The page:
Ruby Internet Services

The most popular Internet service is, of course, the Web, and Ruby's most popular Internet library is the Rails framework. Apart from Rails, most of the interesting stuff you can do with Ruby happens on the client end.

Retrieving a Web Page from a URL

Suppose we want to retrieve an HTML document from a particular site. Here's the code:

The Net:HTTP library provides your program functions to access WWW documents via HTTP version 1.1. We open a connection and fetch a page, displaying the response code and message, header information, and some of the body. The start method opens a TCP connection and a HTTP session. When this method is called with a block, it gives a HTTP object to the block and closes the TCP connection / HTTP session after the block is executed. The get method gets data from the path on the connected host. This method returns a Net::HTTPResponse object. code returns the HTTP result code string, for example, '302'. message returns the HTTP result message, for example, 'Not Found'. The body method returns the body of the page.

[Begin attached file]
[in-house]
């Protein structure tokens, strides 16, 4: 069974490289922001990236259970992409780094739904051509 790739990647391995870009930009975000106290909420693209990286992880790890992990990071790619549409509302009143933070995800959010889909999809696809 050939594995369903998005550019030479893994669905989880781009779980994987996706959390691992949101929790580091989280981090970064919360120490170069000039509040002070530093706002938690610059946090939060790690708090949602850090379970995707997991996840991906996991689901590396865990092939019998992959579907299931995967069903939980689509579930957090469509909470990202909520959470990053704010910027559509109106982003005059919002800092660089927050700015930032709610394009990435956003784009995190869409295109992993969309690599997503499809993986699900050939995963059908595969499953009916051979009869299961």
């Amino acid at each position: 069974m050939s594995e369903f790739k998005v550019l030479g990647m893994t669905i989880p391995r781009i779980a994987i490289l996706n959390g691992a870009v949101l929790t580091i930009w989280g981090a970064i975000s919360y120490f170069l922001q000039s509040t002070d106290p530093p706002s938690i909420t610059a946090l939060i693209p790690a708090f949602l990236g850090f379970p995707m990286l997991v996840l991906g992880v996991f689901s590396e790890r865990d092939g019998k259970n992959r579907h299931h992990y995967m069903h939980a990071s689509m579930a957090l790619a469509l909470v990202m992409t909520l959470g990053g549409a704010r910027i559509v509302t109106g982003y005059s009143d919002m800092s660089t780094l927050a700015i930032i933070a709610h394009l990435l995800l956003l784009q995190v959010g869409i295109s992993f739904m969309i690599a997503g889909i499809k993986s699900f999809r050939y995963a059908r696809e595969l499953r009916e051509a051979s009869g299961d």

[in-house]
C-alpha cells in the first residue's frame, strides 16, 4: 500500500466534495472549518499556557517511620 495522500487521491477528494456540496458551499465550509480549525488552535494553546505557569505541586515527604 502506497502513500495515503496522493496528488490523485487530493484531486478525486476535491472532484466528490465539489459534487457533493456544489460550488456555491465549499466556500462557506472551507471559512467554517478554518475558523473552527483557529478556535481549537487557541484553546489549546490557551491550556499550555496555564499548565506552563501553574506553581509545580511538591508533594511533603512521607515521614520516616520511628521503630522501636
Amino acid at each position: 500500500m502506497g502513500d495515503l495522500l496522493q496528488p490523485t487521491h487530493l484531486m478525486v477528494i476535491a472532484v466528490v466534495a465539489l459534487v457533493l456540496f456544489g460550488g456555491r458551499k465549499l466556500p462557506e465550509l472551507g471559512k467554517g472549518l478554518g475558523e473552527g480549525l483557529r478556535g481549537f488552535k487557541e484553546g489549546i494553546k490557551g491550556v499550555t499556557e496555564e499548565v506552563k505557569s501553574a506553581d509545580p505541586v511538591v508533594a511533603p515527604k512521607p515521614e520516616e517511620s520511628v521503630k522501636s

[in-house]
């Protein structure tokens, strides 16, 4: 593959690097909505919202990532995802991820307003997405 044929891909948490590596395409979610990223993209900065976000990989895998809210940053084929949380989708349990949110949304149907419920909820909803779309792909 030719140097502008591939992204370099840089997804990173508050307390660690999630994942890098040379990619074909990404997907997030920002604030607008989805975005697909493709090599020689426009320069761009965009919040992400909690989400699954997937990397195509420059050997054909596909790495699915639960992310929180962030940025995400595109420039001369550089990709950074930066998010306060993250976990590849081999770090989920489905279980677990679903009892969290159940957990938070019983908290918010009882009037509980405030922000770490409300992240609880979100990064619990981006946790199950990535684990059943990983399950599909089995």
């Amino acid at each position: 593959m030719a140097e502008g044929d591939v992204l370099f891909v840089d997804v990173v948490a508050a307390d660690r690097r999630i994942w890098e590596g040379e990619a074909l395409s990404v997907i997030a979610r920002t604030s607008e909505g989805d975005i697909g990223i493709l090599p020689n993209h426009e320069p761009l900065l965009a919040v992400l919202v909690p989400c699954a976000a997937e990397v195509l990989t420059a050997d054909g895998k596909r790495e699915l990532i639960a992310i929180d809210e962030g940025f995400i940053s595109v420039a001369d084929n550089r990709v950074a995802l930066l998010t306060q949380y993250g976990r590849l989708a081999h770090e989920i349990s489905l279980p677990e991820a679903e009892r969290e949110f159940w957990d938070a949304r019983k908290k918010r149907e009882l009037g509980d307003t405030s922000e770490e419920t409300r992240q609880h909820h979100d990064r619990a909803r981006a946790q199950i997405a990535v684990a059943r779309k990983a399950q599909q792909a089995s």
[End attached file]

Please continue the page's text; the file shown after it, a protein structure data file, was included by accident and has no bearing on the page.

The open-uri library extends Kernel#open, allowing it to accept URIs for FTP and HTTP as well as local filenames. Once opened, these resources can be treated as if they were local files, accessed using conventional IO methods. The URI passed to open is either a string containing an HTTP or FTP URL, or a URI object. When opening an HTTP resource, the method automatically handles redirection and proxies. When using an FTP resource, the method logs in as an anonymous user. The IO object returned by open in these cases is extended to support methods that return meta-information from the request: content_type, charset, content_encoding, last_modified, status, base_uri, meta.

Note: The Ruby Logo is Copyright (c) 2006, Yukihiro Matsumoto. I have made extensive references to information, related to Ruby, available in the public domain (wikis and the blogs, articles of various Ruby Gurus), my acknowledgment and thanks to all of them. Much of the material on and in the course at is drawn primarily from the Programming Ruby book, available from The Pragmatic Bookshelf.